- Common Core implementation plans at the state and local levels must be collaboratively developed, adequately resourced, and overseen by community advisory committees that include the voices of students, parents, and educators. This sounds more like it when it comes to involving the right people, but note the words “implementation plans.” Perhaps they want even more money to get it right. Most likely they will find a few parents who will feel honored to be a part of a group, maybe from Stand for Children, to push the standards, along with a few Teach for America types who are already being paid to coach others about the standards. And probably they will highlight a precocious child who “likes” learning about the Tigris and Euphrates rivers in first grade. Watch for it on your local nightly news. Maybe they will fund more CCSS coaches to push the Core.
- States and local school districts must place teachers at the center of efforts to develop aligned curriculum, assessments, and professional development that are relevant to their students and local communities. Here the word “aligned” is key and “teacher at the center” and “professional development.” Too many teachers are complaining. They need some arm-twisting. The problem is many teachers don’t feel vested in the Core and they are fearful. How can they carry out their professional duties under those conditions? CCSS really has changed the nature of teaching and we are watching the disintegration of a profession before our very eyes!
- States must eliminate outdated NCLB-mandated tests that are not aligned with the new standards and not based on what is being taught to students in the classroom. In other words, they are saying bring on the new tests and the computers to go along with them.
- States must actively engage educators in the field-testing of the new assessments and the process for improving them. Isn’t it a little backwards, not to mention late, for this? The tests and the standards are made already—bought and paid for.
- In any state that is field-testing and validating new assessments, there must be a moratorium on using the results of the new assessments for accountability purposes until at least the 2015-2016 school year. In the meantime, states still have other ways to measure student learning during this transition period—other assessments, report cards, and student portfolios. Instead of foisting the CCSS on all schools all at once, why didn’t they try them out on a few schools across the country? And including other measurement while doing field testing is both time consuming and would seem to contradict what they said in no. 4. Also, is it really field-testing, if it is a forgone conclusion that CCSS will be implemented no matter what?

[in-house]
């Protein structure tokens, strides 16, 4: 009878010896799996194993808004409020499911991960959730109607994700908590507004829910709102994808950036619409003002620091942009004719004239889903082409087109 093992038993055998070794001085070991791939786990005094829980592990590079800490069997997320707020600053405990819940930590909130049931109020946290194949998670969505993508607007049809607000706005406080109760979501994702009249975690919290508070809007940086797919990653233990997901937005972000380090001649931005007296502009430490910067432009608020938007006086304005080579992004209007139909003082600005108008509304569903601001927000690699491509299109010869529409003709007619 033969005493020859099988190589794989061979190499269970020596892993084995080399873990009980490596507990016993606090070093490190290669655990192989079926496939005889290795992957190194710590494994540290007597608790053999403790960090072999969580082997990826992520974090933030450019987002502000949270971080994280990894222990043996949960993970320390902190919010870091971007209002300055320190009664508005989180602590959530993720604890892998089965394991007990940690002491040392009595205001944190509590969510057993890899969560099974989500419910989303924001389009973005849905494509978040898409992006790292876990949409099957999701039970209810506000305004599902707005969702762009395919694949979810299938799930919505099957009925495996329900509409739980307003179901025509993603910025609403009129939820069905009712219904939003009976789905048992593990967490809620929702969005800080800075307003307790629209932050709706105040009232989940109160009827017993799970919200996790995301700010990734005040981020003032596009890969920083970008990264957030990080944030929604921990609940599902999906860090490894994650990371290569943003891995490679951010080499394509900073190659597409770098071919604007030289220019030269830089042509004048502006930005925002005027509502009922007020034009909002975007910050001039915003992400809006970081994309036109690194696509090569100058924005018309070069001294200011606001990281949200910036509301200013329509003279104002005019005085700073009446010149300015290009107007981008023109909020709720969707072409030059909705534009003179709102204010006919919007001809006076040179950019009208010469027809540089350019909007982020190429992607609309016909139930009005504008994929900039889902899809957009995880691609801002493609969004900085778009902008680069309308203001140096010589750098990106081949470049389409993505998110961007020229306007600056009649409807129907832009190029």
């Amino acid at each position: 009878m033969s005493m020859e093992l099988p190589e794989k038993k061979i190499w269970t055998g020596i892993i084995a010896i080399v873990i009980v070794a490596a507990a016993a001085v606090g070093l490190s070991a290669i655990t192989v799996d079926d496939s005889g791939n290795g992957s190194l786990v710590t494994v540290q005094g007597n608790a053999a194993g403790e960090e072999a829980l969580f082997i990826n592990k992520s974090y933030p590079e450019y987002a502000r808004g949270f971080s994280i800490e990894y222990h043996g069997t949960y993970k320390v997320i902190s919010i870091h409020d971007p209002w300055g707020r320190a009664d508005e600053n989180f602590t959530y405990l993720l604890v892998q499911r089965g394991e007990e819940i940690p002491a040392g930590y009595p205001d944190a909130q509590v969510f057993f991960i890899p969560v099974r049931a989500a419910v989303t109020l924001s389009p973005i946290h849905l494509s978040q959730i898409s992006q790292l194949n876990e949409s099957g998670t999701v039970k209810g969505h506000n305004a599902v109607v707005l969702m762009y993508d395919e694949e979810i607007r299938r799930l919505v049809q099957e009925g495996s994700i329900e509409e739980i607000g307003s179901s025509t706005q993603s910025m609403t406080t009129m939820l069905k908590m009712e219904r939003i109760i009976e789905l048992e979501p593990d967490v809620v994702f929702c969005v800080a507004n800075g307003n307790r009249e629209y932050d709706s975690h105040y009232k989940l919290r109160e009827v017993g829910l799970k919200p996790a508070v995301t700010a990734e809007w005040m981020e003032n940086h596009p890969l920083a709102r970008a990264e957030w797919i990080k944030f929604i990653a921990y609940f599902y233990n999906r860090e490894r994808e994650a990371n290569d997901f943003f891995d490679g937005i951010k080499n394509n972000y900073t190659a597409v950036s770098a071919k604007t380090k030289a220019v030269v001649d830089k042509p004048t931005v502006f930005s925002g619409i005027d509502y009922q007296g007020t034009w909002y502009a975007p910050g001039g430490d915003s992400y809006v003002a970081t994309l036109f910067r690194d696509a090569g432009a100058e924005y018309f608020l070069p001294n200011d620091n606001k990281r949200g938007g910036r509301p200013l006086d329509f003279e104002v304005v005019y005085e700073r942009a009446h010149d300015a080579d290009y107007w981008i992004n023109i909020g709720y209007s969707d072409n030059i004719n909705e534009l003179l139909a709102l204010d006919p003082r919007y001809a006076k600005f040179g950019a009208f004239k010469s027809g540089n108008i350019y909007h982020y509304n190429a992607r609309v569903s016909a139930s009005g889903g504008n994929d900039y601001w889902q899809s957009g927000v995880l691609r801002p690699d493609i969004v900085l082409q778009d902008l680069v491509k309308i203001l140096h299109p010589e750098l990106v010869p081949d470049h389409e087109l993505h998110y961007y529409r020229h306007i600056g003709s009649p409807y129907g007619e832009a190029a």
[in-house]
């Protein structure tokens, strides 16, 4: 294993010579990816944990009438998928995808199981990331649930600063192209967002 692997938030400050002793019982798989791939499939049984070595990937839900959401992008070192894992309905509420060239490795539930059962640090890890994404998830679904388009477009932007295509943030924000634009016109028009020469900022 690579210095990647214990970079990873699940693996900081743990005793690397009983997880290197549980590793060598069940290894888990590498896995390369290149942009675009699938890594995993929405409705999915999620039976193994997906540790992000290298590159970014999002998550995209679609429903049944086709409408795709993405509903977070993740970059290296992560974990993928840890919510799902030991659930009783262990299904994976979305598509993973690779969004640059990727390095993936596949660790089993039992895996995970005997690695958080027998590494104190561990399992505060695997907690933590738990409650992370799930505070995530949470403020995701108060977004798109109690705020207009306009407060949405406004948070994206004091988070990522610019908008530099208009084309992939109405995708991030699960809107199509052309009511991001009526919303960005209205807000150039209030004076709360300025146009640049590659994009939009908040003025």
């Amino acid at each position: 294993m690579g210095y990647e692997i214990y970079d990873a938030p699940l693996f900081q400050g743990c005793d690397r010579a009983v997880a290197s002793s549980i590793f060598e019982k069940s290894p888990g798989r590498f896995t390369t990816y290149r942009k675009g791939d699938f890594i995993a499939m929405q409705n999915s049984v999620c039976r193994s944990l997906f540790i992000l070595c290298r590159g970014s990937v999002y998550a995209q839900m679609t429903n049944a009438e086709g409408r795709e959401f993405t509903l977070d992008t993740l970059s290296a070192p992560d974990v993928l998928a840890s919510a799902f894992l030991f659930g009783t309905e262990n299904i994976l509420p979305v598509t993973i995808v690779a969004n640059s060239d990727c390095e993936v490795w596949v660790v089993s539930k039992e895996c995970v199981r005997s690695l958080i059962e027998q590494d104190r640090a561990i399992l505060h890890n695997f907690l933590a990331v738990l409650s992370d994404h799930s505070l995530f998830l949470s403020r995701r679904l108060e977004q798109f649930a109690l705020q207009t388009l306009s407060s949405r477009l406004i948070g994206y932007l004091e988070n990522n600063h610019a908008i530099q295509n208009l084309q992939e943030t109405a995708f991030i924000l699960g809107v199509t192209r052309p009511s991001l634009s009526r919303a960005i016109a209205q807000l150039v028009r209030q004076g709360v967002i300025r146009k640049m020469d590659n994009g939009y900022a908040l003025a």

- Stakeholders must develop complete assessment and accountability systems. It takes more than one piece of evidence to paint a picture of what students are learning. Testing should be one way to inform effective teaching and learning—not a way to drive it. I have always hated the word “stakeholders” because it is a business driven word that has no place being used in regard to schools and children. I have heard it used referring to parents, which at least makes sense…since they are the people most genuinely concerned about student outcomes (another business-like word). But in this case I assume they are speaking of business-leaders or test-makers or edupreneurs or who knows? And are they really serious when they say the tests won’t drive teaching and learning? Ask the teacher who lost their job due to test results.
So if you were wondering about all the Core talk recently, I hope you didn’t get your hopes up. It has to do with Band-Aids. Please don’t be deceived into thinking anything will change other than you. They want you to change…they want you to quit griping and rabble rousing. They want teachers to teach the CCSS like good teachers and for teachers to convince parents that this is what’s best for their children to learn. It isn’t.